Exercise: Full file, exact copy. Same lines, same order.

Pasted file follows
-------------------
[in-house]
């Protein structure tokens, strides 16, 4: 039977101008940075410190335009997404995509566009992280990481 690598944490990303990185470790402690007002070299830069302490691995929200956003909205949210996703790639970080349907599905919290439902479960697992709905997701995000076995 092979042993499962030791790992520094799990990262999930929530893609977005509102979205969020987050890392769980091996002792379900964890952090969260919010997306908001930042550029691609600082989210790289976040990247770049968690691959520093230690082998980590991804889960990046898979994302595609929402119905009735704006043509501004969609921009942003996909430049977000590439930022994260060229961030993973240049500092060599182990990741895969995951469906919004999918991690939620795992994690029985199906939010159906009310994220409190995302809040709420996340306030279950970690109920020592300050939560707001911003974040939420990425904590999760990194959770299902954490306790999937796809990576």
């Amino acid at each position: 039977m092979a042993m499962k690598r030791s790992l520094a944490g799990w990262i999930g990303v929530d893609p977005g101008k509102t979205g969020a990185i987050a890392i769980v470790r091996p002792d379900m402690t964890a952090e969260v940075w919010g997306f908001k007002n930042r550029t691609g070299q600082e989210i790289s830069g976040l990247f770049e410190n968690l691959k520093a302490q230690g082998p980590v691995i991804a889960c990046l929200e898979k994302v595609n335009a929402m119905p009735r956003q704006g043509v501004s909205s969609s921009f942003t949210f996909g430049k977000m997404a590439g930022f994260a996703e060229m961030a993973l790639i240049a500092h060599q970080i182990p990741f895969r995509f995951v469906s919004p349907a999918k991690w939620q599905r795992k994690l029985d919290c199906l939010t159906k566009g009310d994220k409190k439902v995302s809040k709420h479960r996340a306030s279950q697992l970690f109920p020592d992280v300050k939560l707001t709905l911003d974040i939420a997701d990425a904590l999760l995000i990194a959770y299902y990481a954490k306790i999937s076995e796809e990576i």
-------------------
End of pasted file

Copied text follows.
[in-house]
């Protein structure tokens, strides 16, 4: 039977101008940075410190335009997404995509566009992280990481 690598944490990303990185470790402690007002070299830069302490691995929200956003909205949210996703790639970080349907599905919290439902479960697992709905997701995000076995 092979042993499962030791790992520094799990990262999930929530893609977005509102979205969020987050890392769980091996002792379900964890952090969260919010997306908001930042550029691609600082989210790289976040990247770049968690691959520093230690082998980590991804889960990046898979994302595609929402119905009735704006043509501004969609921009942003996909430049977000590439930022994260060229961030993973240049500092060599182990990741895969995951469906919004999918991690939620795992994690029985199906939010159906009310994220409190995302809040709420996340306030279950970690109920020592300050939560707001911003974040939420990425904590999760990194959770299902954490306790999937796809990576």
């Amino acid at each position: 039977m092979a042993m499962k690598r030791s790992l520094a944490g799990w990262i999930g990303v929530d893609p977005g101008k509102t979205g969020a990185i987050a890392i769980v470790r091996p002792d379900m402690t964890a952090e969260v940075w919010g997306f908001k007002n930042r550029t691609g070299q600082e989210i790289s830069g976040l990247f770049e410190n968690l691959k520093a302490q230690g082998p980590v691995i991804a889960c990046l929200e898979k994302v595609n335009a929402m119905p009735r956003q704006g043509v501004s909205s969609s921009f942003t949210f996909g430049k977000m997404a590439g930022f994260a996703e060229m961030a993973l790639i240049a500092h060599q970080i182990p990741f895969r995509f995951v469906s919004p349907a999918k991690w939620q599905r795992k994690l029985d919290c199906l939010t159906k566009g009310d994220k409190k439902v995302s809040k709420h479960r996340a306030s279950q697992l970690f109920p020592d992280v300050k939560l707001t709905l911003d974040i939420a997701d990425a904590l999760l995000i990194a959770y299902y990481a954490k306790i999937s076995e796809e990576i």